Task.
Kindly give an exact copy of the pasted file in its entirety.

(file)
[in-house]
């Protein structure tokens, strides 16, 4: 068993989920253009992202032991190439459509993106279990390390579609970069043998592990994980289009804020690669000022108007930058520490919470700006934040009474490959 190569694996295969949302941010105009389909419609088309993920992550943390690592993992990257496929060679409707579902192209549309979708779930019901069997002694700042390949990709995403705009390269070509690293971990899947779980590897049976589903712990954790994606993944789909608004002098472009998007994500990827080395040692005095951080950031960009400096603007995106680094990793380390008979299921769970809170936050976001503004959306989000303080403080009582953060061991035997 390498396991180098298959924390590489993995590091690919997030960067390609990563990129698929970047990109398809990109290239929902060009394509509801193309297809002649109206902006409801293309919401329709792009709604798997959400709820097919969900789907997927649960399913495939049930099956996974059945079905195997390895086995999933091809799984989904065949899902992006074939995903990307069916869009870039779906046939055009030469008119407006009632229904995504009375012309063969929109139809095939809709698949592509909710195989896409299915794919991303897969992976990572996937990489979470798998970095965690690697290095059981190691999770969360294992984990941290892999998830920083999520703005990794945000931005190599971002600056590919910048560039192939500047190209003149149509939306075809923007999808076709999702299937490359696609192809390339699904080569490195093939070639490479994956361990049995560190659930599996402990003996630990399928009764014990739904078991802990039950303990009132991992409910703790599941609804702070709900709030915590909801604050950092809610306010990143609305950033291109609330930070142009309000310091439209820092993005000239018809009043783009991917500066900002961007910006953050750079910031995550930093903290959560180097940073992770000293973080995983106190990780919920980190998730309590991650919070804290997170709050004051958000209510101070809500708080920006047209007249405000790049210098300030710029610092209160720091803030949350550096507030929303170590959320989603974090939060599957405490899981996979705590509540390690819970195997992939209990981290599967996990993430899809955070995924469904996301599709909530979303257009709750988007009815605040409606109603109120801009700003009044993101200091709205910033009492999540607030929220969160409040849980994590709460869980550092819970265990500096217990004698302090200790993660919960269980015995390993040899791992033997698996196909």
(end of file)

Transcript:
[in-house]
């Protein structure tokens, strides 16, 4: 068993989920253009992202032991190439459509993106279990390390579609970069043998592990994980289009804020690669000022108007930058520490919470700006934040009474490959 190569694996295969949302941010105009389909419609088309993920992550943390690592993992990257496929060679409707579902192209549309979708779930019901069997002694700042390949990709995403705009390269070509690293971990899947779980590897049976589903712990954790994606993944789909608004002098472009998007994500990827080395040692005095951080950031960009400096603007995106680094990793380390008979299921769970809170936050976001503004959306989000303080403080009582953060061991035997 390498396991180098298959924390590489993995590091690919997030960067390609990563990129698929970047990109398809990109290239929902060009394509509801193309297809002649109206902006409801293309919401329709792009709604798997959400709820097919969900789907997927649960399913495939049930099956996974059945079905195997390895086995999933091809799984989904065949899902992006074939995903990307069916869009870039779906046939055009030469008119407006009632229904995504009375012309063969929109139809095939809709698949592509909710195989896409299915794919991303897969992976990572996937990489979470798998970095965690690697290095059981190691999770969360294992984990941290892999998830920083999520703005990794945000931005190599971002600056590919910048560039192939500047190209003149149509939306075809923007999808076709999702299937490359696609192809390339699904080569490195093939070639490479994956361990049995560190659930599996402990003996630990399928009764014990739904078991802990039950303990009132991992409910703790599941609804702070709900709030915590909801604050950092809610306010990143609305950033291109609330930070142009309000310091439209820092993005000239018809009043783009991917500066900002961007910006953050750079910031995550930093903290959560180097940073992770000293973080995983106190990780919920980190998730309590991650919070804290997170709050004051958000209510101070809500708080920006047209007249405000790049210098300030710029610092209160720091803030949350550096507030929303170590959320989603974090939060599957405490899981996979705590509540390690819970195997992939209990981290599967996990993430899809955070995924469904996301599709909530979303257009709750988007009815605040409606109603109120801009700003009044993101200091709205910033009492999540607030929220969160409040849980994590709460869980550092819970265990500096217990004698302090200790993660919960269980015995390993040899791992033997698996196909």